Thus far, the footprint of the Orlando Magic’s 2021-22 campaign is buried at the bottom. They tout the league’s worst net rating (-11.0) and second-worst record (4-17). Each of their Southeast Division counterparts are above .500 and in the playoff hunt, including a pair of top-three seeds. Along with the Detroit Pistons, they’re one of just two Eastern Conference squads more than two games removed from a play-in spot.
Do not confuse short-term struggles as a harbinger for a rebuild spiraling awry, though. Through the season’s quarter poll, Orlando is cultivating a crystalized vision of future success.
After a troublesome rookie year, Cole Anthony is operating with more poise and shot-making prowess to assert himself as a bona fide ball-handler. Despite a thorny beginning, fifth overall pick Jalen Suggs is establishing some footing in recent weeks. New head coach Jahmal Mosley is diagramming creative schemes and deploying the young guys in predominantly optimal settings.
Aside from Anthony’s newfound exploits, the crux of all these encouraging developments resides in the Magic’s frontcourt of Franz Wagner, Wendell Carter Jr. and Mo Bamba. Together, this trio is showcasing a complementary offensive portfolio to amplify a lead initiator (Anthony or otherwise) and anchor a stingy defense.
Following three years of health setbacks and inconsistent playing time — mixed in with tantalizing two-way flashes — Bamba has snagged the starting center gig. His 29.7 minutes per game are nearly double his previous career-high of 16.3 minutes.
Amid those minutes, he’s exhibiting heightened defensive activity. His 7-foot-10 wingspan dominated mainstream conversations around him pre-draft, and he’s justifying credence in the impact of that physical profile. The dude’s length is mind-boggling, and it enables him to influence so many events that most others are simply incapable of.
On attempts within 6 feet of the hoop, opponents are shooting 7.5% worse than their average when Bamba is the primary defender, per NBA.com. He’s also stamping his mark on passes, where his 1.2% steal rate ranks in the 54th percentile among bigs, according to Cleaning The Glass (CTG). With Carter (4 vs. 5) and Wagner (3 vs. 4) probably playing down one position respectively, Bamba serves as a safeguard of the backline when they’re stretched too thin on the perimeter — though, they’re each quite adept out there.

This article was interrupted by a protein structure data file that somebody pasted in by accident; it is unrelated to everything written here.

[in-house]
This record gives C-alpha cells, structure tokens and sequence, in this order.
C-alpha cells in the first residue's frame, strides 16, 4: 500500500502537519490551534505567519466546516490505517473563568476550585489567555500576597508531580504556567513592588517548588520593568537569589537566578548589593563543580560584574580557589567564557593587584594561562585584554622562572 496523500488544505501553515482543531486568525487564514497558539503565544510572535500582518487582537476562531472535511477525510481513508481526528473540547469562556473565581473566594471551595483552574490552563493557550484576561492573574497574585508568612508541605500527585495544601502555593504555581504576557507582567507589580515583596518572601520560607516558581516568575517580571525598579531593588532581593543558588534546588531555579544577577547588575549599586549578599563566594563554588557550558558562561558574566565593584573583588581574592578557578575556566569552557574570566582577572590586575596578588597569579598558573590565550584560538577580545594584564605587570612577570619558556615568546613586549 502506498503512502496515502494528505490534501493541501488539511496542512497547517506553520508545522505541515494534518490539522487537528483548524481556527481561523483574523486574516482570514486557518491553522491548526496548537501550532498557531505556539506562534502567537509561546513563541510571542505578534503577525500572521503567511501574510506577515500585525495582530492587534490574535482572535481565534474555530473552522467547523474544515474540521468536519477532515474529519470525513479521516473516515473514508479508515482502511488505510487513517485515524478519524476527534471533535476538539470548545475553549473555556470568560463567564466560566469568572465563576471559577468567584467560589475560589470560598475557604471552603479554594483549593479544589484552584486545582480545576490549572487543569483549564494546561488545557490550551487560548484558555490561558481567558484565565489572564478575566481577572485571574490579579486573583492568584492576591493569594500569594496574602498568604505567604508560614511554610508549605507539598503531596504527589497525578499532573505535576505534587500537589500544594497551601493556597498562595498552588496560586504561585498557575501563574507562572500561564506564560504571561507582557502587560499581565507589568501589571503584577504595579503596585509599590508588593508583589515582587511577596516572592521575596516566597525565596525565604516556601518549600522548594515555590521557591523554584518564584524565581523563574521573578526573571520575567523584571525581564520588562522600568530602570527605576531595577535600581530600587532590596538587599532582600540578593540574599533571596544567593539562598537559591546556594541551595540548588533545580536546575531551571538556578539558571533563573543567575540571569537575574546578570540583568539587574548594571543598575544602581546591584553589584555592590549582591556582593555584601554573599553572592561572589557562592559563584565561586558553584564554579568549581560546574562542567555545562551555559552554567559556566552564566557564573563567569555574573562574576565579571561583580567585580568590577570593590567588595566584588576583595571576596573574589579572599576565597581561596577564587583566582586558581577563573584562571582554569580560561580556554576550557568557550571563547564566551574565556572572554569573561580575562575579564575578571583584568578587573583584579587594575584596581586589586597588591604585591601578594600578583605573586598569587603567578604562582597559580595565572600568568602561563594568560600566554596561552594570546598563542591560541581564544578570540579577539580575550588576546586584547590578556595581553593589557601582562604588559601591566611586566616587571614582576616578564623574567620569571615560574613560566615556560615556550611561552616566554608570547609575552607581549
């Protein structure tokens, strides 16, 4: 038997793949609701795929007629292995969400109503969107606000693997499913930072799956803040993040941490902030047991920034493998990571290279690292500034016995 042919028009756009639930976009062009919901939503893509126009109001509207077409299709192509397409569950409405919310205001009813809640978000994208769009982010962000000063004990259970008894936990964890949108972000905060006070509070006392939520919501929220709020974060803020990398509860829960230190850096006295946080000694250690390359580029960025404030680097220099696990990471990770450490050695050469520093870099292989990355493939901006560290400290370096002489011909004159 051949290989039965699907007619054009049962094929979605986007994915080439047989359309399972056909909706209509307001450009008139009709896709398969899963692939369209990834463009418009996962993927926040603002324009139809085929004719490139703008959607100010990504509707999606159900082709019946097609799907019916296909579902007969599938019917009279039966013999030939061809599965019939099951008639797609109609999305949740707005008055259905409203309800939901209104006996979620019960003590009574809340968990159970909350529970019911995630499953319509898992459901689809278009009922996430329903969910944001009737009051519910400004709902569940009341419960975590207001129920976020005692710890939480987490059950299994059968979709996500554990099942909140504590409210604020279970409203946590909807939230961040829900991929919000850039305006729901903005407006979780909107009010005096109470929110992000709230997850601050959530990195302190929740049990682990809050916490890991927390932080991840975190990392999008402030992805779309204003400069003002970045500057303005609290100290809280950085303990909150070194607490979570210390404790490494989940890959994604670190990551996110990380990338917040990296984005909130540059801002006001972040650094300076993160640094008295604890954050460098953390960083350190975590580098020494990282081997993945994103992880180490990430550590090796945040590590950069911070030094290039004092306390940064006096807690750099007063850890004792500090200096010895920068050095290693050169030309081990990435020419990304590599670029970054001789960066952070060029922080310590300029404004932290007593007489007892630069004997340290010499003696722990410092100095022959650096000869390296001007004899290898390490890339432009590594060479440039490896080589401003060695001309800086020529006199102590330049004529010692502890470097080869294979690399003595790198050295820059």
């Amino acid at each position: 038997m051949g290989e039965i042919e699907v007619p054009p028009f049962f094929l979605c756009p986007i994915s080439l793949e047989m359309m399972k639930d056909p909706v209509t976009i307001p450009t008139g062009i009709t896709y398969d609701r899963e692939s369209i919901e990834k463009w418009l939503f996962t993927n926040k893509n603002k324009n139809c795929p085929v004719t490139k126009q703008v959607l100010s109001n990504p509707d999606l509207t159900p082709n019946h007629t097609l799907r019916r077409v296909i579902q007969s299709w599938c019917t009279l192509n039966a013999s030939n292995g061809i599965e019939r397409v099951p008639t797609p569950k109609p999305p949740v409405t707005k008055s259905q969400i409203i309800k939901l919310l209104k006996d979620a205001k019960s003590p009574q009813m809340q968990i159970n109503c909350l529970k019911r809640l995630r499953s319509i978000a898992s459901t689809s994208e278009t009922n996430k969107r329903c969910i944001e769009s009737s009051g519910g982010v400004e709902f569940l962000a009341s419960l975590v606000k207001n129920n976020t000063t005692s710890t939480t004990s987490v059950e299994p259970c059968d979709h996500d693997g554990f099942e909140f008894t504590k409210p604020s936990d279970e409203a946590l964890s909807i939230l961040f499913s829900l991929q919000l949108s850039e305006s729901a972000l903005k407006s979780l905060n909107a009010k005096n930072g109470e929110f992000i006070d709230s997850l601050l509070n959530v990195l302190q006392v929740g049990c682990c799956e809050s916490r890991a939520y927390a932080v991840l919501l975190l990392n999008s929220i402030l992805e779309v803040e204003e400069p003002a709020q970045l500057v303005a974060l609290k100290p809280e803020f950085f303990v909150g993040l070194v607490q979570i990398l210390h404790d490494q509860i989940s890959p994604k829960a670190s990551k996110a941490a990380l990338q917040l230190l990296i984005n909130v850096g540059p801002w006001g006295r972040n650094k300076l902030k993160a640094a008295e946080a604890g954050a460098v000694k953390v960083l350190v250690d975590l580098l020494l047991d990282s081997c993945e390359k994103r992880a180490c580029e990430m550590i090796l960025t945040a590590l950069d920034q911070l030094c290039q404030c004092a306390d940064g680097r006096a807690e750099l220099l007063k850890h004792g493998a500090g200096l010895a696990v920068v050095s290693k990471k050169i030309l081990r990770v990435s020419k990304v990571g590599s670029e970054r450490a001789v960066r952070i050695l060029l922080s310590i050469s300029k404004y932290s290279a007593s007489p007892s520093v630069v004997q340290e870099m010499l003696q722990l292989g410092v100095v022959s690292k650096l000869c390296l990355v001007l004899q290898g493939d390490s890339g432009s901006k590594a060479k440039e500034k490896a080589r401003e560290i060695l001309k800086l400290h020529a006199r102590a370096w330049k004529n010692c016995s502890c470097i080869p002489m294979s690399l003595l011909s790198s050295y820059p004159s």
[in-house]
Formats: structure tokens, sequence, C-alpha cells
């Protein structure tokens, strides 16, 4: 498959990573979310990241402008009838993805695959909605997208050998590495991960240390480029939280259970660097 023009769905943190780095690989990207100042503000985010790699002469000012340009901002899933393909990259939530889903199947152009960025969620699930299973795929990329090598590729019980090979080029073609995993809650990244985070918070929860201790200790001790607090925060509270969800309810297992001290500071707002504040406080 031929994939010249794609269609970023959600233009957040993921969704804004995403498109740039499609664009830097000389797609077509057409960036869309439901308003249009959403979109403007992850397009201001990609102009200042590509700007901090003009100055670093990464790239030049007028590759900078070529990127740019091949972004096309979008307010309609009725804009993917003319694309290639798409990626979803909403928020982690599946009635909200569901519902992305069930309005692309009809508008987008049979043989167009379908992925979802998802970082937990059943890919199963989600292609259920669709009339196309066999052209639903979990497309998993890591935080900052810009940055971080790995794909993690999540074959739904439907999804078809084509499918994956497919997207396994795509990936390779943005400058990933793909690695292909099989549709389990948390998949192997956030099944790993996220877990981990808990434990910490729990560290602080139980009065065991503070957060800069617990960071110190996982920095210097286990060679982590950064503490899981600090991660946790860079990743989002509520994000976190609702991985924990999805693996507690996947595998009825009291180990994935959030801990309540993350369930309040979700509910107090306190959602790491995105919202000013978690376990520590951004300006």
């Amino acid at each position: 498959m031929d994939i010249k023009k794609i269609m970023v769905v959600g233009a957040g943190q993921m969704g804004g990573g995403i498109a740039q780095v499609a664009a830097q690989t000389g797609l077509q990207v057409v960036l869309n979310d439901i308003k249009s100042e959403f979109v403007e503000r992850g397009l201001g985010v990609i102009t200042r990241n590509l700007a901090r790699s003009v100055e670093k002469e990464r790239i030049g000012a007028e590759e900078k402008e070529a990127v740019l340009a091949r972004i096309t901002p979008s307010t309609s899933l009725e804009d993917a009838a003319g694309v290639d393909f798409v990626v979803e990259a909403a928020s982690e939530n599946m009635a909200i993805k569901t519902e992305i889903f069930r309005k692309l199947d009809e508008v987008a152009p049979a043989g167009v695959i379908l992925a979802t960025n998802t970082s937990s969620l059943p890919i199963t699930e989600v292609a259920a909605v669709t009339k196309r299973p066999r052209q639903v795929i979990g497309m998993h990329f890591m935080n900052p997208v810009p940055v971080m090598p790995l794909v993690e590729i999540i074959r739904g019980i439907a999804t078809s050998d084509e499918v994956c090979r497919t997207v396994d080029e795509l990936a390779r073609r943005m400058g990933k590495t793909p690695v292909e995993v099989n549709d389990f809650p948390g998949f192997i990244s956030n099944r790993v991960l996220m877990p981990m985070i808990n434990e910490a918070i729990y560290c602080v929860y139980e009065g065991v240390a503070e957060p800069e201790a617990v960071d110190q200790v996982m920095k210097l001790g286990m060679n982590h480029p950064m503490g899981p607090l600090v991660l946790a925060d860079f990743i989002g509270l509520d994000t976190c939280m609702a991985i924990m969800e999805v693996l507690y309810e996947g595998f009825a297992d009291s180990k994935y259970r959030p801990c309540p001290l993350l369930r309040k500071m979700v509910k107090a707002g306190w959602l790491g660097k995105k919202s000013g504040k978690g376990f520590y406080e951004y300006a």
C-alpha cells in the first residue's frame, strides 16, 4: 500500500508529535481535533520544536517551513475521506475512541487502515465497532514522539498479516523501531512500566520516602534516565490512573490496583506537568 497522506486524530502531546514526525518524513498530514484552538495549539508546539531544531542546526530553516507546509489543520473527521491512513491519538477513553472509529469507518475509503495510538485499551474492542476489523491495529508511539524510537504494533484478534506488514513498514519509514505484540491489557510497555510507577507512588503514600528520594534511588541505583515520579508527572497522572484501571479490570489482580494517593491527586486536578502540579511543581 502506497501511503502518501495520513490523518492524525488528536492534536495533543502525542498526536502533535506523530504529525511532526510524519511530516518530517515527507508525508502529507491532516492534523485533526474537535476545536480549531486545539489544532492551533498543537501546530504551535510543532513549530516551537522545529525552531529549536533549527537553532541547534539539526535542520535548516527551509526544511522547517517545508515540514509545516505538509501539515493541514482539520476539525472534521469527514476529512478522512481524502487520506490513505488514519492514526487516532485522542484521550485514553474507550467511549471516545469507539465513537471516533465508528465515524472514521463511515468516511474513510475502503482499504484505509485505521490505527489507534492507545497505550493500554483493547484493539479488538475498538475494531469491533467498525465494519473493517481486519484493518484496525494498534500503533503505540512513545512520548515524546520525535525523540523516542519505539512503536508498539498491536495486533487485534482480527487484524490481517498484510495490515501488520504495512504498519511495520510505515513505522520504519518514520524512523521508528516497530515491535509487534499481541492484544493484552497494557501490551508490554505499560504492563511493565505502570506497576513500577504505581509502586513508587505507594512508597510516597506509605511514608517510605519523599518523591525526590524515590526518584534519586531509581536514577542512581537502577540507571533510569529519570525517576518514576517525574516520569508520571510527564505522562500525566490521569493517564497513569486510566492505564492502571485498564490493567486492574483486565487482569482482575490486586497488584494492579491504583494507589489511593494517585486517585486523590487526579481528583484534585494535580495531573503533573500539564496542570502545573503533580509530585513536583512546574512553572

All this liveliness with a greater minute load hasn’t seen him succumb to foul trouble either. Per 100 possessions, his 4.5 fouls are well below his mark of 6.3 during the first three seasons of his career. He’s both a better and more discretionary defender, altering plays without jeopardizing his minutes.
Bamba has certainly emerged as a loud rim-deterrent and defensive playmaker in Year 4, but he’s not free of significant concerns. He’s prone to unnecessarily biting on shot fakes, as if he forgets about all his height and sprawling length. His fairly delayed load-up period as a leaper prevents him from contesting certain shots.
Similarly, he’s just a slow-moving athlete. While he may identify a rotation, he cannot always execute it in a prompt manner. Even then, his processing of plays lags behind that of foremost defensive centers. Bamba’s been rather valuable defensively, especially for a 23-year-old, but these warts feel like he’s leaving some meat on the bone during his minutes.
Although he’s only drilling 33.7% of his triples, there’s clear confidence in the shot, which broadens his offensive utility and shapes the way defenses view him. Wagner, Carter and Bamba each garner attention as floor-spacers. That opens driving lanes and real estate for guys like Anthony, Suggs and R.J. Hampton to maneuver inside the arc.
Bamba’s intersection of size and shooting touch is evident when defenses try to pin smaller defenders on him and manipulate his floor-spacing duties against Orlando’s offense. His poor center of gravity and underdeveloped core strength mean he’s not a reliable post creator, but he’s exhibited composure on switches and a capacity for firing over the top against smaller mismatches.